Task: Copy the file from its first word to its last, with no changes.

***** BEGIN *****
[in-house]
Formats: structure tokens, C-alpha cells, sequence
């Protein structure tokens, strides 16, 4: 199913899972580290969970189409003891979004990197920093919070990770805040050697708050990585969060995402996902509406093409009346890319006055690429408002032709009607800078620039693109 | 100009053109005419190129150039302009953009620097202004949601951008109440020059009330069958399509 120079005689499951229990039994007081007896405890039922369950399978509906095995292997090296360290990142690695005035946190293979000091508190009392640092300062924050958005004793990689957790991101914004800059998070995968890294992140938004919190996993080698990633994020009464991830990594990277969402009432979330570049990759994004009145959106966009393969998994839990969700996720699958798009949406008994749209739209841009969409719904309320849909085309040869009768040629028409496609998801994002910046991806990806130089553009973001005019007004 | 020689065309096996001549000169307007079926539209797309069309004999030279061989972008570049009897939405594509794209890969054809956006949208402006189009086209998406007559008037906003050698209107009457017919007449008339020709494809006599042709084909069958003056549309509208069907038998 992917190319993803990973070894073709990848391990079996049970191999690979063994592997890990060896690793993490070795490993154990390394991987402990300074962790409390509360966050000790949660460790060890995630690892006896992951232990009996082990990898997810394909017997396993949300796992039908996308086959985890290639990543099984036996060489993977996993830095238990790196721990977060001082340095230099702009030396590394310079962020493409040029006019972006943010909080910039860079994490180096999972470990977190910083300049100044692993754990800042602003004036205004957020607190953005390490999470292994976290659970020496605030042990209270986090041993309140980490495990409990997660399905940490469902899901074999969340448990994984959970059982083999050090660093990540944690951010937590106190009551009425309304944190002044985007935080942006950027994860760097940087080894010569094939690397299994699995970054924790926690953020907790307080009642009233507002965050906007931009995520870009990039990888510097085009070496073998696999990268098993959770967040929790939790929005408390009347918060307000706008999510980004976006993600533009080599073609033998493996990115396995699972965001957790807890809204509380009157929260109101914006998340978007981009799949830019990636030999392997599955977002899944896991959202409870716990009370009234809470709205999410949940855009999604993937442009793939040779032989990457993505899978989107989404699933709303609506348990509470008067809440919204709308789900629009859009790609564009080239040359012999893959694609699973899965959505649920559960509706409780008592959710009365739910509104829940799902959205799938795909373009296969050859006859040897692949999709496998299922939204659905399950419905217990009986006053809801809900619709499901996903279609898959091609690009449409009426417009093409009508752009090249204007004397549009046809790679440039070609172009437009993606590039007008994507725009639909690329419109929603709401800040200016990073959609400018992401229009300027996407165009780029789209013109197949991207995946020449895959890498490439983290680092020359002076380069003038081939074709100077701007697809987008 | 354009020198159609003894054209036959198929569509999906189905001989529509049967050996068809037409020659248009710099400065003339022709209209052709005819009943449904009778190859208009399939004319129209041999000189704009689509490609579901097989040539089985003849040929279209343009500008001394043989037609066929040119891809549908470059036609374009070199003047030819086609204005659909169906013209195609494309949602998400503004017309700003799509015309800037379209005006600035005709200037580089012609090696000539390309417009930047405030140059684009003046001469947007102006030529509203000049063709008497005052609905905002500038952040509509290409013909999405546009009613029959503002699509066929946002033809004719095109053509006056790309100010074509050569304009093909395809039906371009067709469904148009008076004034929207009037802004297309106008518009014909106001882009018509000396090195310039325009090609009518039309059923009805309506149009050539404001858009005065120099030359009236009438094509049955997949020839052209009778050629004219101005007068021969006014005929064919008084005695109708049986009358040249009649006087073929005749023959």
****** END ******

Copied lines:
[in-house]
Formats: structure tokens, C-alpha cells, sequence
């Protein structure tokens, strides 16, 4: 199913899972580290969970189409003891979004990197920093919070990770805040050697708050990585969060995402996902509406093409009346890319006055690429408002032709009607800078620039693109 | 100009053109005419190129150039302009953009620097202004949601951008109440020059009330069958399509 120079005689499951229990039994007081007896405890039922369950399978509906095995292997090296360290990142690695005035946190293979000091508190009392640092300062924050958005004793990689957790991101914004800059998070995968890294992140938004919190996993080698990633994020009464991830990594990277969402009432979330570049990759994004009145959106966009393969998994839990969700996720699958798009949406008994749209739209841009969409719904309320849909085309040869009768040629028409496609998801994002910046991806990806130089553009973001005019007004 | 020689065309096996001549000169307007079926539209797309069309004999030279061989972008570049009897939405594509794209890969054809956006949208402006189009086209998406007559008037906003050698209107009457017919007449008339020709494809006599042709084909069958003056549309509208069907038998 992917190319993803990973070894073709990848391990079996049970191999690979063994592997890990060896690793993490070795490993154990390394991987402990300074962790409390509360966050000790949660460790060890995630690892006896992951232990009996082990990898997810394909017997396993949300796992039908996308086959985890290639990543099984036996060489993977996993830095238990790196721990977060001082340095230099702009030396590394310079962020493409040029006019972006943010909080910039860079994490180096999972470990977190910083300049100044692993754990800042602003004036205004957020607190953005390490999470292994976290659970020496605030042990209270986090041993309140980490495990409990997660399905940490469902899901074999969340448990994984959970059982083999050090660093990540944690951010937590106190009551009425309304944190002044985007935080942006950027994860760097940087080894010569094939690397299994699995970054924790926690953020907790307080009642009233507002965050906007931009995520870009990039990888510097085009070496073998696999990268098993959770967040929790939790929005408390009347918060307000706008999510980004976006993600533009080599073609033998493996990115396995699972965001957790807890809204509380009157929260109101914006998340978007981009799949830019990636030999392997599955977002899944896991959202409870716990009370009234809470709205999410949940855009999604993937442009793939040779032989990457993505899978989107989404699933709303609506348990509470008067809440919204709308789900629009859009790609564009080239040359012999893959694609699973899965959505649920559960509706409780008592959710009365739910509104829940799902959205799938795909373009296969050859006859040897692949999709496998299922939204659905399950419905217990009986006053809801809900619709499901996903279609898959091609690009449409009426417009093409009508752009090249204007004397549009046809790679440039070609172009437009993606590039007008994507725009639909690329419109929603709401800040200016990073959609400018992401229009300027996407165009780029789209013109197949991207995946020449895959890498490439983290680092020359002076380069003038081939074709100077701007697809987008 | 354009020198159609003894054209036959198929569509999906189905001989529509049967050996068809037409020659248009710099400065003339022709209209052709005819009943449904009778190859208009399939004319129209041999000189704009689509490609579901097989040539089985003849040929279209343009500008001394043989037609066929040119891809549908470059036609374009070199003047030819086609204005659909169906013209195609494309949602998400503004017309700003799509015309800037379209005006600035005709200037580089012609090696000539390309417009930047405030140059684009003046001469947007102006030529509203000049063709008497005052609905905002500038952040509509290409013909999405546009009613029959503002699509066929946002033809004719095109053509006056790309100010074509050569304009093909395809039906371009067709469904148009008076004034929207009037802004297309106008518009014909106001882009018509000396090195310039325009090609009518039309059923009805309506149009050539404001858009005065120099030359009236009438094509049955997949020839052209009778050629004219101005007068021969006014005929064919008084005695109708049986009358040249009649006087073929005749023959």